Whenever I think of this moment of bliss I think of myself in a quaint cottage somewhere by the sea. The house is decorated with soft blues and greens. Everything is crisp, fresh, and lovely.
Now my practical side comes in. The house would’ve had to have been cleaned, the dishes would’ve had to have been washed, the clothes would’ve had to have been ironed and put away, and the cookies would’ve had to have been made. I would’ve had to have done all that. Then I think, well it wouldn’t be so bad to do all that, after all the sun would be shining and the house would be so pretty…you get my point. Now my practical side pushes its way in. Where I live, unless it’s the summer, the weather is almost always rainy or cloudy. Also, why would I be anywhere besides my own home? So now I have to change my perspective a bit. After my practical side making my moment of bliss more of a reality, this is what it looks like.
I am washing dishes on a drab cloudy day. The house needs to be cleaned, the dishes need to be washed, and the clothes need to be ironed and put away. Cookies need to be baked. The sun stays behind a cloud as I stand and scrub oil off the frying pan.
When I think of this ‘moment of bliss’ I think of myself in my house. The house isn’t decorated with soft blues and greens. Everything is completely normal.
Now my practical side is completely satisfied. Of course, this isn’t very blissful. But this is reality. If I’m not satisfied with reality, what makes me think I’ll be satisfied with anything else? I’ve always been saying things like, “When summer comes…” or, “When my sister has her baby…” or, “When I graduate…” then I’ll begin doing stuff. Then my moment of bliss will come true. I can never seem to be satisfied with what I have here, now. There will always be days, even in the summer, when a cloud comes and blocks the sun. There will always be times, even after I graduate, when I will be too busy to get the dishes done early. If I learn to be happy on the drab cloudy days, how much happier could I be on the sunny days? If I learn to be happy when the dishes aren’t washed, how much happier could I be when they are? If I am happy now, why would I need a moment of bliss?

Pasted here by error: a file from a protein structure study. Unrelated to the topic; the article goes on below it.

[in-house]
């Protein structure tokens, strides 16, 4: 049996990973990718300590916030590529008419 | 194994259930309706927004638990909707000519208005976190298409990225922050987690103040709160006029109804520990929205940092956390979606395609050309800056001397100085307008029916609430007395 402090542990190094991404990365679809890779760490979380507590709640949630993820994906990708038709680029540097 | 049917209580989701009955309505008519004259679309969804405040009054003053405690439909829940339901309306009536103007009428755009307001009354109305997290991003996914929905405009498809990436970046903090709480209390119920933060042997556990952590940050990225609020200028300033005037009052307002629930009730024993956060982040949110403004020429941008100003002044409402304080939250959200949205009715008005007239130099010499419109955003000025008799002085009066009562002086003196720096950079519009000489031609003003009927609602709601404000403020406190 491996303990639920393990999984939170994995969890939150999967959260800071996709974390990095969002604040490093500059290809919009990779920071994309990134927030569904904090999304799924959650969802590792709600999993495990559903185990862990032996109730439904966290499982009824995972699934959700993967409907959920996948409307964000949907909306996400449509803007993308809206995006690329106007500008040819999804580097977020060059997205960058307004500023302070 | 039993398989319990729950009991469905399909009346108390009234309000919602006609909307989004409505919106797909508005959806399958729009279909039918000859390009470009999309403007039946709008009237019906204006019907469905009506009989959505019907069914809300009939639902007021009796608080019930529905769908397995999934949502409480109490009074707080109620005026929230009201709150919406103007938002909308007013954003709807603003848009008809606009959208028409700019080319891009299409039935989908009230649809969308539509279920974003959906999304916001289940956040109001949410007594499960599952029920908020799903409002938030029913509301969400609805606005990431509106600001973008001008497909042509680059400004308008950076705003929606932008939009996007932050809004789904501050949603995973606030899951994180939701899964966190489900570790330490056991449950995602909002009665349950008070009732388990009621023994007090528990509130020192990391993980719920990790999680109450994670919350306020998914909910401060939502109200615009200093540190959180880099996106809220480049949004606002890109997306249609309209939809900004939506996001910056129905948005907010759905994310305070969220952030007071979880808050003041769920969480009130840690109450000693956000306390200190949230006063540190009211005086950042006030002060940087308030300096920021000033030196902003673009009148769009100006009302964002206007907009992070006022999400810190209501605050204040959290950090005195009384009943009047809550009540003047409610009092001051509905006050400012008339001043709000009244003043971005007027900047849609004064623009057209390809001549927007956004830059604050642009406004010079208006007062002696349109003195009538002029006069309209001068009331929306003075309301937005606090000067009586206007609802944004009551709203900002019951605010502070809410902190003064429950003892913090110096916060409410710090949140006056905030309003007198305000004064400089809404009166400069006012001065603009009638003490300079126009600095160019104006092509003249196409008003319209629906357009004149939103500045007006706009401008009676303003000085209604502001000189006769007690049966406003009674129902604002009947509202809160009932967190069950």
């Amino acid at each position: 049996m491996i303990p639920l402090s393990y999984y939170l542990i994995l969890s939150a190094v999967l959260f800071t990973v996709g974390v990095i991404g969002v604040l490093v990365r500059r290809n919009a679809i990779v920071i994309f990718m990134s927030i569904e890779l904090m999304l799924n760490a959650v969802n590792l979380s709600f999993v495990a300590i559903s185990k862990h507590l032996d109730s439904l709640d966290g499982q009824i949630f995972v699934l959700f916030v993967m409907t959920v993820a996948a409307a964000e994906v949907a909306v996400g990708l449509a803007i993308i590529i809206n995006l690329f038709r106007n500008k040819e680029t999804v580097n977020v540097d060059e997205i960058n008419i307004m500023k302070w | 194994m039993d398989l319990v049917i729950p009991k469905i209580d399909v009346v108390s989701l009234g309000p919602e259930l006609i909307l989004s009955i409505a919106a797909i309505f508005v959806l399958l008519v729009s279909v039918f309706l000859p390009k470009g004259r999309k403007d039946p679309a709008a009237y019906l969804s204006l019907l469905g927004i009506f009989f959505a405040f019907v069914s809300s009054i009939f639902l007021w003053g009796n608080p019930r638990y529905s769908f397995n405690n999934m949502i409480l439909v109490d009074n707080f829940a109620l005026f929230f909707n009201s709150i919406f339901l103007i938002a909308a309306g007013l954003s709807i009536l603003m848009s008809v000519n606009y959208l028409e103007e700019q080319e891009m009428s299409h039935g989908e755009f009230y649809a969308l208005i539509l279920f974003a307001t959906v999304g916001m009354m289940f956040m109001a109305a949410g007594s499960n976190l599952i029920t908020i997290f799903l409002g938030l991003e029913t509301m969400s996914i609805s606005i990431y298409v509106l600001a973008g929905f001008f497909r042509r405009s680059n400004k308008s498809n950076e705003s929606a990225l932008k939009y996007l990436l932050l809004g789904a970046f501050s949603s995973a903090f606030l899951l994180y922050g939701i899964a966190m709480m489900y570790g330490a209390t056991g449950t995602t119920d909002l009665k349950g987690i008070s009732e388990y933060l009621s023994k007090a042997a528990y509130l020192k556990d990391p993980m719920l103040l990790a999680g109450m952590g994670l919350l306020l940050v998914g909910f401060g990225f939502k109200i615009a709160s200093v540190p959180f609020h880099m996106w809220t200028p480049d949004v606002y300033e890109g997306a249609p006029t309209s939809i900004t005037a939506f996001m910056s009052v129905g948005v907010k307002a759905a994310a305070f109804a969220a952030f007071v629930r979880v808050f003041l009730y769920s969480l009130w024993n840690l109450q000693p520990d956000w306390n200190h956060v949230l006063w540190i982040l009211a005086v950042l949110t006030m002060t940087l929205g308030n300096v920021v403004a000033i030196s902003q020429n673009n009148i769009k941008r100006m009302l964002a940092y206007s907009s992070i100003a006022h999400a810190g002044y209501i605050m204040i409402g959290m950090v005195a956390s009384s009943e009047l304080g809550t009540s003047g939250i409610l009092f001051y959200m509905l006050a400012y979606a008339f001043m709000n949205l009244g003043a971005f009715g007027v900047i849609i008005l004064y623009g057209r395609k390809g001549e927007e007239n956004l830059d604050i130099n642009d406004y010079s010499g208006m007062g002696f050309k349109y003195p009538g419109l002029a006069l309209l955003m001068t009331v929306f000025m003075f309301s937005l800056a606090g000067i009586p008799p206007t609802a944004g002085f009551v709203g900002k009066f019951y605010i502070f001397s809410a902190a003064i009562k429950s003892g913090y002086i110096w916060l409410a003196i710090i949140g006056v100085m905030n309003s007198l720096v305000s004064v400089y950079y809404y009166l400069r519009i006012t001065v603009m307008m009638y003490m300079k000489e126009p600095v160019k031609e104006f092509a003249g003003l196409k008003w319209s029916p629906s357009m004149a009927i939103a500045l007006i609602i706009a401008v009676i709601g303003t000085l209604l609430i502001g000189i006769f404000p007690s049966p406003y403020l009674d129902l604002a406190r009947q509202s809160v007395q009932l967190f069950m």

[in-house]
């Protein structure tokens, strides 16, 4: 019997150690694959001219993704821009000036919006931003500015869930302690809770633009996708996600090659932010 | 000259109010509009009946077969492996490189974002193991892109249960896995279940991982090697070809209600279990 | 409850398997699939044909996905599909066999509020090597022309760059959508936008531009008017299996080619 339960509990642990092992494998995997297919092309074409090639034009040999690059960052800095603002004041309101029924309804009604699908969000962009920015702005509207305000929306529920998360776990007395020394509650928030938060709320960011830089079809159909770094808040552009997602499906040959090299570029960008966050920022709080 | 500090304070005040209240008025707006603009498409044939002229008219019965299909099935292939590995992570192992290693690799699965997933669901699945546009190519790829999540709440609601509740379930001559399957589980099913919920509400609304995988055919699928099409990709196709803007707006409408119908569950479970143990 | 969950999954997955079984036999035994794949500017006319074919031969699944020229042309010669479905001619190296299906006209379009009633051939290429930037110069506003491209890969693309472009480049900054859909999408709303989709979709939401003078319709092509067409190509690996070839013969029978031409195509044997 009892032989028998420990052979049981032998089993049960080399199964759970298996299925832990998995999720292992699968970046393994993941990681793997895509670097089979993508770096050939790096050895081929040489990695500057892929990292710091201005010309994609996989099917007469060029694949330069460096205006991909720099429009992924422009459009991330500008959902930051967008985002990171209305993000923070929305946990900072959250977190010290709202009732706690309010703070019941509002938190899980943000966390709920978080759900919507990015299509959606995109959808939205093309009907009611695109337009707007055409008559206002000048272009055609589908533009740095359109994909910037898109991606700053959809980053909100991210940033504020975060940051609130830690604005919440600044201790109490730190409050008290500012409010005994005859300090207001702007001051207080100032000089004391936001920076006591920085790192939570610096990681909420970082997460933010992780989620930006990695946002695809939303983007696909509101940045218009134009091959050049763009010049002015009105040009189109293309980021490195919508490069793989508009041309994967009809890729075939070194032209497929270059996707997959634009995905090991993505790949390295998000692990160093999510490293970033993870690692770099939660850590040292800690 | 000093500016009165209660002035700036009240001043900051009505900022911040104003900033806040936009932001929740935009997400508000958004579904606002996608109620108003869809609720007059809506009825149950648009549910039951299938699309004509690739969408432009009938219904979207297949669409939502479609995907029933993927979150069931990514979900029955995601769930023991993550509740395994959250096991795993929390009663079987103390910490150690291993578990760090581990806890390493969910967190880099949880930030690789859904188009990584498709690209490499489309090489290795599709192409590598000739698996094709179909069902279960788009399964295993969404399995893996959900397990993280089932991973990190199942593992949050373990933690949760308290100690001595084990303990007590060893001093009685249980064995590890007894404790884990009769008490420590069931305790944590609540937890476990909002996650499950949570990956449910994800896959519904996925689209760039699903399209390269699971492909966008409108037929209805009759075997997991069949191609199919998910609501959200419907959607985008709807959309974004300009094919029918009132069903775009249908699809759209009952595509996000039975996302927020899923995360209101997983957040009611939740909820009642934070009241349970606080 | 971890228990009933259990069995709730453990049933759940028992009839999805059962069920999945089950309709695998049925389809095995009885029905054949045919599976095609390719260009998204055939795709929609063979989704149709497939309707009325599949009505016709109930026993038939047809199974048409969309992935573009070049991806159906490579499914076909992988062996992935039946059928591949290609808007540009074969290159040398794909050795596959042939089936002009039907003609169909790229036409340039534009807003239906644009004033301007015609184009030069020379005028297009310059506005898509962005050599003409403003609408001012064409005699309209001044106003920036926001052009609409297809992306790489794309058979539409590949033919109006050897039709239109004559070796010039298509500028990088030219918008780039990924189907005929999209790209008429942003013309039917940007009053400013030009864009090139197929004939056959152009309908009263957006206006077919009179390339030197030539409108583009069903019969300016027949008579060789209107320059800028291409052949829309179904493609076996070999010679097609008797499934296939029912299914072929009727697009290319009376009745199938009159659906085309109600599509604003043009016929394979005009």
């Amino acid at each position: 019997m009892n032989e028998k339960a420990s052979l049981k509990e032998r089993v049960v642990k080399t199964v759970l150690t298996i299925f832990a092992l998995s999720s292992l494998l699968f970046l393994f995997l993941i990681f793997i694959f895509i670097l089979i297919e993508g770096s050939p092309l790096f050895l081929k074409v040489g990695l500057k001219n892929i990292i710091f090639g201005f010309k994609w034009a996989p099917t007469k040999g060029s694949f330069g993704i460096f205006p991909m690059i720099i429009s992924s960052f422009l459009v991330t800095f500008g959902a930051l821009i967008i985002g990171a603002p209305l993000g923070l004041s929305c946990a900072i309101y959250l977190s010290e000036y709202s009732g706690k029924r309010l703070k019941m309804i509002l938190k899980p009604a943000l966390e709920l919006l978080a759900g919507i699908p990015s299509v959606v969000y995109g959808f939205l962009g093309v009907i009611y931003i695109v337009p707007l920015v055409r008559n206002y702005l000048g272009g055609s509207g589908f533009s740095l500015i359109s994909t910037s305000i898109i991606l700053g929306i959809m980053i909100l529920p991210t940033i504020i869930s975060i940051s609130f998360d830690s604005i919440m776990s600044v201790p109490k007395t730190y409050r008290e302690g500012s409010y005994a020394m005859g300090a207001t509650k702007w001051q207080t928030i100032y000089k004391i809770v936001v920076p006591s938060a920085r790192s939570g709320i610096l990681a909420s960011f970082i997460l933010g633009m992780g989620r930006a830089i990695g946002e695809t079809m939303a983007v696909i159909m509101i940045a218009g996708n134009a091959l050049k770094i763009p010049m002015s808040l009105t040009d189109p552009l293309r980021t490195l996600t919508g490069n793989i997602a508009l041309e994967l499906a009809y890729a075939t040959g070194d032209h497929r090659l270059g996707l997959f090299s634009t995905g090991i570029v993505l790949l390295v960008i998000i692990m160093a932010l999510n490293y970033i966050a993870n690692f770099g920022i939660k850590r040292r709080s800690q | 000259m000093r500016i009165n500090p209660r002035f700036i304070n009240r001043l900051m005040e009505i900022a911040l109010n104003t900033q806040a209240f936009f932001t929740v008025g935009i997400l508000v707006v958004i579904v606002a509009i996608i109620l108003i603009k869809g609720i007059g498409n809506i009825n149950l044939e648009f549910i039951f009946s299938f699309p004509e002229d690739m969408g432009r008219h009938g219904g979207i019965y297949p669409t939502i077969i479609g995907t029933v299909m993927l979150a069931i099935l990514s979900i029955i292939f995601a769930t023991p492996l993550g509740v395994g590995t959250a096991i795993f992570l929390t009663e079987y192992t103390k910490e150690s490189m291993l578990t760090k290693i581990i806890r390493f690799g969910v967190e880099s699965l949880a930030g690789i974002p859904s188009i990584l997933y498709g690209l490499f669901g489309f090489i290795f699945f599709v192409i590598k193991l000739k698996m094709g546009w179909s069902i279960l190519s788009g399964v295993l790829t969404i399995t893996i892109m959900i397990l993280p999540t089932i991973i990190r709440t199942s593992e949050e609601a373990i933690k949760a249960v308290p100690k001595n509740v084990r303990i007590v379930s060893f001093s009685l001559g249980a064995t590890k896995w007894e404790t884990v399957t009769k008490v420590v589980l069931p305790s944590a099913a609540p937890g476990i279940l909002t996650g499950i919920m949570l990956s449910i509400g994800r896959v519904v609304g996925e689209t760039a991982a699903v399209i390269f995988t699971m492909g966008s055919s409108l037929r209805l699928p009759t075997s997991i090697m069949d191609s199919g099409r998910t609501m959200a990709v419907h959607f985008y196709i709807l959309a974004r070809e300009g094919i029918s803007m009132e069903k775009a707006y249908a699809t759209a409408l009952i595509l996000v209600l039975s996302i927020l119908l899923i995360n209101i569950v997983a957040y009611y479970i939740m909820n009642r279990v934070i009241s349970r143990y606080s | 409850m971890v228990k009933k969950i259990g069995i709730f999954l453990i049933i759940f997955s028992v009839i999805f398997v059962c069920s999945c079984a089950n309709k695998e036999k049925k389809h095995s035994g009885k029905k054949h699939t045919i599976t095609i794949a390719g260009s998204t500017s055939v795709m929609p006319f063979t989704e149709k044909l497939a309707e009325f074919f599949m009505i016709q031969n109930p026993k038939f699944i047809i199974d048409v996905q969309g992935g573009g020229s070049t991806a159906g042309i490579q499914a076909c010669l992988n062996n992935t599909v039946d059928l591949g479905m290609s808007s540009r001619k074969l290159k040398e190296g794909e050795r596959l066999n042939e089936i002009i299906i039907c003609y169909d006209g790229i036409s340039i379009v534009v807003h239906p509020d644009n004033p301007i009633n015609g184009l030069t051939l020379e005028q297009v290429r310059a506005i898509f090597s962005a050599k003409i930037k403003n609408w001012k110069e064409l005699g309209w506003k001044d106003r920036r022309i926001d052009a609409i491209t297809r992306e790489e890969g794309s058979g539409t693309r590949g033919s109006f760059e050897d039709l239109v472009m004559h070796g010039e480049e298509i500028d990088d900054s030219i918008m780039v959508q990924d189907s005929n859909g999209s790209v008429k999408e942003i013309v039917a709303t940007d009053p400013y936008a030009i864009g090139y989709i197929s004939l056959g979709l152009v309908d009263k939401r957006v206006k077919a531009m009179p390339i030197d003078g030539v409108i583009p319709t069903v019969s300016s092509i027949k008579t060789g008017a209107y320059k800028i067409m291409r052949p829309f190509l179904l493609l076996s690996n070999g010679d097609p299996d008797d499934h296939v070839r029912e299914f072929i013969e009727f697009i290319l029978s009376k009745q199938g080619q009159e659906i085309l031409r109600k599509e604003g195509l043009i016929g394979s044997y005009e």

Monday, May 5, 2008
I like it very much. If you visit it click on ‘The Blog’ at the top, then click on ‘About the Rebelution’ on the right. They can give you a better explanation of themselves than I can. However, I can give you some explanation. They are twin teenage brothers with a biblical worldview and a heart for Yeshua (They say Jesus, but it’s the same thing and I prefer to say Yeshua). Their articles are very interesting and (at least I think) very thought provoking. I hope you like it.
Wednesday, April 30, 2008
I can feel my eyes beginning to close.
Never mind!!! I'm awake!! What was I saying? Ah yes, I was saying nothing. Isn't that what usually happens? I can't write right now, my mind is too discombobulated. Maybe I can try again later.
Monday, April 28, 2008
‘Obey your leaders, and submit to them; for they keep watch over your souls, as those who will give an account. Let them do this with joy and not with grief, for this would be unprofitable for you.’
My thought is on ‘Let them do this with joy and not with grief’. I believe this is not merely letting them be joyous, but striving to help make them joyous. And likewise, not merely letting them be without grief, but endeavoring not to give them grief. For when we distress and irritate them, it puts them in a bad humor. And when they are in a bad humor it affects the way they watch over us. This in the end affects us in an ‘unprofitable’ way.
Thursday, April 24, 2008